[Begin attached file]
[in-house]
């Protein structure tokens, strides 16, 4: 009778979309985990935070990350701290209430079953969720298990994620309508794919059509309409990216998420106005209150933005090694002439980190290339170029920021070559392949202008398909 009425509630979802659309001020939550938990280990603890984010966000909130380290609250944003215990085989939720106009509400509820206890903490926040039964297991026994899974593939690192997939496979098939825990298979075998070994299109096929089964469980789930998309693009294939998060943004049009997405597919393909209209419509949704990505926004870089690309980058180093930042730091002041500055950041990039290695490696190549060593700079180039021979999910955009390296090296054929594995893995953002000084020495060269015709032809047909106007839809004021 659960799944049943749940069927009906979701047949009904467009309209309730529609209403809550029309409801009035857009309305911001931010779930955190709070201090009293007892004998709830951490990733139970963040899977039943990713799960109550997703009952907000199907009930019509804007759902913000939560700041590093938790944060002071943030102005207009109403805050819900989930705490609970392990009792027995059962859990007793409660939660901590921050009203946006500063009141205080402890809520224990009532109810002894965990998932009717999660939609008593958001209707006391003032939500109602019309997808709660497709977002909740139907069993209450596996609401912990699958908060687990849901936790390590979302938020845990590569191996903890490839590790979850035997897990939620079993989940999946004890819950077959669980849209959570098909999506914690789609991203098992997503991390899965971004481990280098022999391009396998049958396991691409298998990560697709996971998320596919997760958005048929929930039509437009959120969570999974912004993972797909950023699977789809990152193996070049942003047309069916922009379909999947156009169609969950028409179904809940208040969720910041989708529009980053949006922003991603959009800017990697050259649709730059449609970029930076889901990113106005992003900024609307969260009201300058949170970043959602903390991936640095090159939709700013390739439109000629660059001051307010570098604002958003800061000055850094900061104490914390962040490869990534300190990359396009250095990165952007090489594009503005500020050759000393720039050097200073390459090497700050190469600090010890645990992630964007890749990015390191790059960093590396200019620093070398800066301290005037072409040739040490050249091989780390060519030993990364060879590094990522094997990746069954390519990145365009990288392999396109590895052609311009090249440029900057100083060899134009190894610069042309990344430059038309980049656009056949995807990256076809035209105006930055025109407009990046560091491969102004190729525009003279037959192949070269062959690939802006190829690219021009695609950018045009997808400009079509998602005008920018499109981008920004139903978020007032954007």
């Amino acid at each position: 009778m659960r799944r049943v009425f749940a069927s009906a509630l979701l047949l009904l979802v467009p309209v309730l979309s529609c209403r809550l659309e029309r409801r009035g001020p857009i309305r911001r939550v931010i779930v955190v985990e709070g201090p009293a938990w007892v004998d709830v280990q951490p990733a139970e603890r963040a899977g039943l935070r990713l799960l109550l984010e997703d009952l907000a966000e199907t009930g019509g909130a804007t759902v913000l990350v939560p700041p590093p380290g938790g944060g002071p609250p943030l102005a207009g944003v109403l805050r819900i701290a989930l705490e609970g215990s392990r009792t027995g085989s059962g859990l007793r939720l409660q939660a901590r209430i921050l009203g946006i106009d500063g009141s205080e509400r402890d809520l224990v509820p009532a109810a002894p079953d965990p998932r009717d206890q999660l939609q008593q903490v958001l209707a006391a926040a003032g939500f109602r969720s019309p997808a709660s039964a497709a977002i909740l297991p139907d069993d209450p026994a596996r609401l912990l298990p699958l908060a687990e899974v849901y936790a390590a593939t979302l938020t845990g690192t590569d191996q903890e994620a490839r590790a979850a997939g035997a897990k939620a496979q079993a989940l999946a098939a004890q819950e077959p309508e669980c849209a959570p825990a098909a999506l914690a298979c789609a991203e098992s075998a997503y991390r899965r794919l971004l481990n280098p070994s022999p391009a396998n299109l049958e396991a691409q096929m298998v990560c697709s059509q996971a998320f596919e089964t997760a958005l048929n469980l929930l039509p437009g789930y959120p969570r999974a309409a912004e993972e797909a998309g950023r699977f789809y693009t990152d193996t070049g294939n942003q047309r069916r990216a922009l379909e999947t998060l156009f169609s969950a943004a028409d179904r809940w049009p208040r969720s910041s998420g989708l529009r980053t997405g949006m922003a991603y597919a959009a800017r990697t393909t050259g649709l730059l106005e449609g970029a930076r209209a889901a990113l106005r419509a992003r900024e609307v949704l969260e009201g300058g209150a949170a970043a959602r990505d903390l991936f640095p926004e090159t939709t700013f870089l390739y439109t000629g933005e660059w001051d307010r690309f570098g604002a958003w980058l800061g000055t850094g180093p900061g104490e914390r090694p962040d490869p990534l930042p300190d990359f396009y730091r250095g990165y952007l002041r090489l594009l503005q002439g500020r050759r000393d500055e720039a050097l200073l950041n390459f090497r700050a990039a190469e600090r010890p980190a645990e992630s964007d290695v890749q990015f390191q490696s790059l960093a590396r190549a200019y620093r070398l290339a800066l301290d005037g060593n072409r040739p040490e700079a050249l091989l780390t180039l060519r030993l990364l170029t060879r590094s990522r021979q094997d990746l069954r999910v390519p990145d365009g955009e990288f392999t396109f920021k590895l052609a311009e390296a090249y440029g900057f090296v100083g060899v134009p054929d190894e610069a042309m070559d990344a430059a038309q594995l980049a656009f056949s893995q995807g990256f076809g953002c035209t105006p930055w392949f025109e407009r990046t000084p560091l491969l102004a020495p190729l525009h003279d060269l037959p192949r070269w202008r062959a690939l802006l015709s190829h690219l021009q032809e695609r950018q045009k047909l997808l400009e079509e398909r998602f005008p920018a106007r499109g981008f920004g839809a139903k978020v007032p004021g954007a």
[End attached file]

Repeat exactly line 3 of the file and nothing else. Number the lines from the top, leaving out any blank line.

């Amino acid at each position: 009778m659960r799944r049943v009425f749940a069927s009906a509630l979701l047949l009904l979802v467009p309209v309730l979309s529609c209403r809550l659309e029309r409801r009035g001020p857009i309305r911001r939550v931010i779930v955190v985990e709070g201090p009293a938990w007892v004998d709830v280990q951490p990733a139970e603890r963040a899977g039943l935070r990713l799960l109550l984010e997703d009952l907000a966000e199907t009930g019509g909130a804007t759902v913000l990350v939560p700041p590093p380290g938790g944060g002071p609250p943030l102005a207009g944003v109403l805050r819900i701290a989930l705490e609970g215990s392990r009792t027995g085989s059962g859990l007793r939720l409660q939660a901590r209430i921050l009203g946006i106009d500063g009141s205080e509400r402890d809520l224990v509820p009532a109810a002894p079953d965990p998932r009717d206890q999660l939609q008593q903490v958001l209707a006391a926040a003032g939500f109602r969720s019309p997808a709660s039964a497709a977002i909740l297991p139907d069993d209450p026994a596996r609401l912990l298990p699958l908060a687990e899974v849901y936790a390590a593939t979302l938020t845990g690192t590569d191996q903890e994620a490839r590790a979850a997939g035997a897990k939620a496979q079993a989940l999946a098939a004890q819950e077959p309508e669980c849209a959570p825990a098909a999506l914690a298979c789609a991203e098992s075998a997503y991390r899965r794919l971004l481990n280098p070994s022999p391009a396998n299109l049958e396991a691409q096929m298998v990560c697709s059509q996971a998320f596919e089964t997760a958005l048929n469980l929930l039509p437009g789930y959120p969570r999974a309409a912004e993972e797909a998309g950023r699977f789809y693009t990152d193996t070049g294939n942003q047309r069916r990216a922009l379909e999947t998060l156009f169609s969950a943004a028409d179904r809940w049009p208040r969720s910041s998420g989708l529009r980053t997405g949006m922003a991603y597919a959009a800017r990697t393909t050259g649709l730059l106005e449609g970029a930076r209209a889901a990113l106005r419509a992003r900024e609307v949704l969260e009201g300058g209150a949170a970043a959602r990505d903390l991936f640095p926004e090159t939709t700013f870089l390739y439109t000629g933005e660059w001051d307010r690309f570098g604002a958003w980058l800061g000055t850094g180093p900061g104490e914390r090694p962040d490869p990534l930042p300190d990359f396009y730091r250095g990165y952007l002041r090489l594009l503005q002439g500020r050759r000393d500055e720039a050097l200073l950041n390459f090497r700050a990039a190469e600090r010890p980190a645990e992630s964007d290695v890749q990015f390191q490696s790059l960093a590396r190549a200019y620093r070398l290339a800066l301290d005037g060593n072409r040739p040490e700079a050249l091989l780390t180039l060519r030993l990364l170029t060879r590094s990522r021979q094997d990746l069954r999910v390519p990145d365009g955009e990288f392999t396109f920021k590895l052609a311009e390296a090249y440029g900057f090296v100083g060899v134009p054929d190894e610069a042309m070559d990344a430059a038309q594995l980049a656009f056949s893995q995807g990256f076809g953002c035209t105006p930055w392949f025109e407009r990046t000084p560091l491969l102004a020495p190729l525009h003279d060269l037959p192949r070269w202008r062959a690939l802006l015709s190829h690219l021009q032809e695609r950018q045009k047909l997808l400009e079509e398909r998602f005008p920018a106007r499109g981008f920004g839809a139903k978020v007032p004021g954007a």